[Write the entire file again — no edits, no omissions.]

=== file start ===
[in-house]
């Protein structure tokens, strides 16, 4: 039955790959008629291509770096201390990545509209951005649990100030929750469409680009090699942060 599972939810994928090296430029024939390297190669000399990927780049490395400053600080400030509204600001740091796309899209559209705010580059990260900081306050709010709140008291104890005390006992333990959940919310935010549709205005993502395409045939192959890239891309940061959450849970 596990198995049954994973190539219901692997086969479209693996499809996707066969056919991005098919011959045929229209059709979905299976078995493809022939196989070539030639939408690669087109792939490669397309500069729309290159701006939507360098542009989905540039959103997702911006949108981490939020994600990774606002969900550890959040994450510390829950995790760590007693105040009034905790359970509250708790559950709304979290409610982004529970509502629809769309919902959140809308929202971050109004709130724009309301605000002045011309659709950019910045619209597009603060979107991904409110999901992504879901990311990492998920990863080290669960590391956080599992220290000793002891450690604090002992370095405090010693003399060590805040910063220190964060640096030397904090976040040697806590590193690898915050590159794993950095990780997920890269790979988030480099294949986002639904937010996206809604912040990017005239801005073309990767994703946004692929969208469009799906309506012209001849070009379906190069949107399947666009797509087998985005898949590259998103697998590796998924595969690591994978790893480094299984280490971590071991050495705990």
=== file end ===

[in-house]
């Protein structure tokens, strides 16, 4: 039955790959008629291509770096201390990545509209951005649990100030929750469409680009090699942060 599972939810994928090296430029024939390297190669000399990927780049490395400053600080400030509204600001740091796309899209559209705010580059990260900081306050709010709140008291104890005390006992333990959940919310935010549709205005993502395409045939192959890239891309940061959450849970 596990198995049954994973190539219901692997086969479209693996499809996707066969056919991005098919011959045929229209059709979905299976078995493809022939196989070539030639939408690669087109792939490669397309500069729309290159701006939507360098542009989905540039959103997702911006949108981490939020994600990774606002969900550890959040994450510390829950995790760590007693105040009034905790359970509250708790559950709304979290409610982004529970509502629809769309919902959140809308929202971050109004709130724009309301605000002045011309659709950019910045619209597009603060979107991904409110999901992504879901990311990492998920990863080290669960590391956080599992220290000793002891450690604090002992370095405090010693003399060590805040910063220190964060640096030397904090976040040697806590590193690898915050590159794993950095990780997920890269790979988030480099294949986002639904937010996206809604912040990017005239801005073309990767994703946004692929969208469009799906309506012209001849070009379906190069949107399947666009797509087998985005898949590259998103697998590796998924595969690591994978790893480094299984280490971590071991050495705990």